The Progressive


A project of Common Dreams

For Immediate Release
Amanda Goodin, Earthjustice 206-343-7340 x20
Lauren McGrath, Sierra
Club 859-309-0214

Sara Pennington, Kentuckians For The Commonwealth, 606-276-9933

Tom Sanzillo, TR Rose
Associates 518-505-1186

Kentucky Coal Plant Funding Challenged

Power cooperative owes US taxpayers over $1 billion, yet avoids federal environmental oversight


Late Tuesday, regional and national organizations
challenged a decision by the federal Rural Utilities Service (RUS) to
allow the East Kentucky Power Cooperative (EKPC) to waive federal debt
obligations and seek private financing for a new 278-MW coal-fired power
plant at the J.K Smith Power Station in Clark County, Kentucky. The
Sierra Club and Kentuckians For The Commonwealth are represented by
Earthjustice in this matter.

EKPC already owes over
$1.3 billion for older power plants; more than $1 billion of this debt
is held, or guaranteed, by the Rural Utilities Service - and the
American taxpayers.
"Coal plants are
financially risky in today's market, especially given the host of new
pollution regulations in the pipeline," said Tom Sanzillo, Senior
Associate of TR Rose Associates, a New York based financial
consulting firm (and author of an April 2009 report of the credit
condition at EKPC). "Recognizing this, RUS has stopped putting federal
dollars at risk into new coal plants. Yet the agency continues to rubber
stamp approval for cooperatives like EKPC to get
deeper in debt and to assume ratepayers will continue to pay endless
rate increases for bad deals."
According to Billy
Edwards, Sierra Club Member and business owner living near the proposed
plant, "East Kentucky Power has the opportunity to lead by investing in
cost saving energy efficiency and renewable
options, but they're not willing to evaluate any options beyond coal -
the most risky of their options."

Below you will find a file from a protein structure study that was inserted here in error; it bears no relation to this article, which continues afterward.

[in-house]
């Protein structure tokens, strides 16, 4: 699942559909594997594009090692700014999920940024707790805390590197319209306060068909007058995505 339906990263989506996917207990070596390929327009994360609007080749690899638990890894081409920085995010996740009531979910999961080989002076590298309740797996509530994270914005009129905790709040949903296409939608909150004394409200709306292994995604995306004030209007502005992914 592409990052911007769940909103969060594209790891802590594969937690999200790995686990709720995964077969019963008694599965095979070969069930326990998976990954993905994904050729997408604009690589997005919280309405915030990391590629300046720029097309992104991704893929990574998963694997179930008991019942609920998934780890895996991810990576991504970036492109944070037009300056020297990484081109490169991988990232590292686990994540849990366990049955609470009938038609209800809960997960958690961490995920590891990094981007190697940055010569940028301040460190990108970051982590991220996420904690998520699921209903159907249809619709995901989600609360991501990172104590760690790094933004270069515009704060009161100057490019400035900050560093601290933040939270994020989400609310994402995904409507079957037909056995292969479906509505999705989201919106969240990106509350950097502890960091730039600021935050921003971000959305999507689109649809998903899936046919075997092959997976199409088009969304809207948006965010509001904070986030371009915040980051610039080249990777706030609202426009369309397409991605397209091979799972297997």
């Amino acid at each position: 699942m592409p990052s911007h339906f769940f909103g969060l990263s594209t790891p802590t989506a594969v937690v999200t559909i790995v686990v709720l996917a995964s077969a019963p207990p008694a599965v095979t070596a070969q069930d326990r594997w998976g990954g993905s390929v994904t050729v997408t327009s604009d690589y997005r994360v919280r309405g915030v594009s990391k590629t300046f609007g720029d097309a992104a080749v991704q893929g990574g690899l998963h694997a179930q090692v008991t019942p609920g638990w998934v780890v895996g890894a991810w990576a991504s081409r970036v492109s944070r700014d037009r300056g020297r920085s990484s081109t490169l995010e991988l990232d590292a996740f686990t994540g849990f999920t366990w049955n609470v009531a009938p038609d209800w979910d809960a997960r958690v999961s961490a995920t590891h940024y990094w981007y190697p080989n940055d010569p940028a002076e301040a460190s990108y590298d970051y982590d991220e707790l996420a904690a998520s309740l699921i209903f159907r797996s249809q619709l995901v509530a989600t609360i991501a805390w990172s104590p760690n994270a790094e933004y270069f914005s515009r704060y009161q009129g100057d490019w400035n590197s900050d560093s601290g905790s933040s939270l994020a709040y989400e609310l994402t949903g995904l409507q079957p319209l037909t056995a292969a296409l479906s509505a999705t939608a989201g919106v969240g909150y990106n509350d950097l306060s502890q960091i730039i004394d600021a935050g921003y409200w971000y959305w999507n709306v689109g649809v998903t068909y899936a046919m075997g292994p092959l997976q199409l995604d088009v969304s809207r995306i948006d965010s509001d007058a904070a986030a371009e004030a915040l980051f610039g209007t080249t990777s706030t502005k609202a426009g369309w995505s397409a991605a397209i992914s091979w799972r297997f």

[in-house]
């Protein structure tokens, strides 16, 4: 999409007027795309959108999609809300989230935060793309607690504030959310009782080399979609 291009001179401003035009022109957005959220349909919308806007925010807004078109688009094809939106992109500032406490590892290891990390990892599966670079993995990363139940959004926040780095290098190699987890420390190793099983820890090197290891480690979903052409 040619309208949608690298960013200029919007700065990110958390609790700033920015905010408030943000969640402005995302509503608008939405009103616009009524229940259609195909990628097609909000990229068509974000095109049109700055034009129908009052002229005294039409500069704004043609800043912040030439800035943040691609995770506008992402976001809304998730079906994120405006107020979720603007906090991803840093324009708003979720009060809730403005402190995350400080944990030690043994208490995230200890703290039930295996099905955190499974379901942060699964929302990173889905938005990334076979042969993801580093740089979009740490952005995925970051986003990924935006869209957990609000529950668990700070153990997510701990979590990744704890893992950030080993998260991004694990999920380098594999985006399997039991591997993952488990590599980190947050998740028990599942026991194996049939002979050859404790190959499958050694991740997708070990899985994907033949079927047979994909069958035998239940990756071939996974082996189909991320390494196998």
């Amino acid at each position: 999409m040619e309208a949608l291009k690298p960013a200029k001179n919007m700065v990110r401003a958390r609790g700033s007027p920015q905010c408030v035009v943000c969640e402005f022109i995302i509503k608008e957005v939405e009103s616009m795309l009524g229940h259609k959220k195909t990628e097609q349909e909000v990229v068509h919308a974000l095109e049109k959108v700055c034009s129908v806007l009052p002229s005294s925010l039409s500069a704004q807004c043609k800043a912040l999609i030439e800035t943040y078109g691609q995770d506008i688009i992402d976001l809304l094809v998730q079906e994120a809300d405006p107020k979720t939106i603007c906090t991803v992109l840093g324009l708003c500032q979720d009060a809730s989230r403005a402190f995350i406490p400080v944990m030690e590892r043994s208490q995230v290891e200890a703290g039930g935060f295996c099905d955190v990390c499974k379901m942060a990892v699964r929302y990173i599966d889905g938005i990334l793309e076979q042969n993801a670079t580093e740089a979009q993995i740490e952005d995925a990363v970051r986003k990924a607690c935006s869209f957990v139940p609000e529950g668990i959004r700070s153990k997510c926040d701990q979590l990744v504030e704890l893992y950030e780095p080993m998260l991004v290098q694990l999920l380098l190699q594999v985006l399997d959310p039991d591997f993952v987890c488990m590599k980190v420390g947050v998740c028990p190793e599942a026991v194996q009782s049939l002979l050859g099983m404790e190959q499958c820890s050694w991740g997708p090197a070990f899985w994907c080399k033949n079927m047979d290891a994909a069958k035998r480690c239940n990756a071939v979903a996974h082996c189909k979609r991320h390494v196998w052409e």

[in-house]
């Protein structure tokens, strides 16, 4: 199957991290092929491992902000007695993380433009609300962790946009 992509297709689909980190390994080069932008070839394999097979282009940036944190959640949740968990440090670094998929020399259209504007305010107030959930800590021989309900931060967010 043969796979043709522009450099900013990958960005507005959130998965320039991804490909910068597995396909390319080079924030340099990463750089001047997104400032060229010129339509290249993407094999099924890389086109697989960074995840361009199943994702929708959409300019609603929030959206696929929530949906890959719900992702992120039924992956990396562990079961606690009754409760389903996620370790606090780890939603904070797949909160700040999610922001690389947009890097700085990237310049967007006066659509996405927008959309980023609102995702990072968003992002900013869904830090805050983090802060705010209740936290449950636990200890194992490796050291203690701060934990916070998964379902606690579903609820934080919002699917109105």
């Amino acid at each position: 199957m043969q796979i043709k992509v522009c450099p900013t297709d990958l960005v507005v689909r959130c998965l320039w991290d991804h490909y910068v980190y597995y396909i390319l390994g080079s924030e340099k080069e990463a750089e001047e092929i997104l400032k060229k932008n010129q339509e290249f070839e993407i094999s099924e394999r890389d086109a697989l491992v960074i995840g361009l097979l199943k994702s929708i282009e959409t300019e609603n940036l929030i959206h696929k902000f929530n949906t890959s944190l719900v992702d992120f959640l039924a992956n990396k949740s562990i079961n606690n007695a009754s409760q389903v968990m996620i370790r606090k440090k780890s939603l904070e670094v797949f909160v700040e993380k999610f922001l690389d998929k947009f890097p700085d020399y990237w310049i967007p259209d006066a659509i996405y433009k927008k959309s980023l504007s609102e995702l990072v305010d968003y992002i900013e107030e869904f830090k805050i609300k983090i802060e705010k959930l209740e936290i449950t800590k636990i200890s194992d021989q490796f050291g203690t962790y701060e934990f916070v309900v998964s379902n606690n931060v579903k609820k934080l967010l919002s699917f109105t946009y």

Before EKPC can seek
private financing the cooperative needs RUS to sign off on the debt
request, much in the same way a homeowner would need bank approval
before taking out a second mortgage. RUS gave this
approval without thoroughly analyzing EKPC's perilous financial
situation or environmental impacts and risks of the new coal plant--a
decision that leaves taxpayers exposed to unnecessary financial risk.
Under the terms of the
RUS's $900 million lien accommodation, if the cooperative fails to pay
back its debt, the private lenders get paid out of the share that was
the government's, and if there is not enough
money to satisfy all the debt, the government (and the taxpayers) will
bear the loss.
"The government has
proposed to overlook massive outstanding debt by the East Kentucky Power
Cooperative and allow the cooperative to take on even more debt with
the proposed coal plant," said Amanda Goodin
of Earthjustice, a lawyer in the case. "When the U.S. taxpayer
essentially owns the debt of a regional power provider, it must abide
the same laws of the land that apply to the granting of all federal
By failing to consider
the environmental impacts of the plant before granting the lien
accommodation, RUS is in violation of the National Environmental Policy
Act. The failure to consider the environmental consequences
of the lien accommodation also violates the Rural Electrification Act.
A similar case is
pending in Holcomb, Kansas where plans to expand the Sunflower Coal
Plant also face dubious debt arrangements under the federal RUS program.
A similar case is
pending in Holcomb, Kansas where plans to expand the Sunflower Coal
Plant also face dubious debt arrangements under the federal RUS program.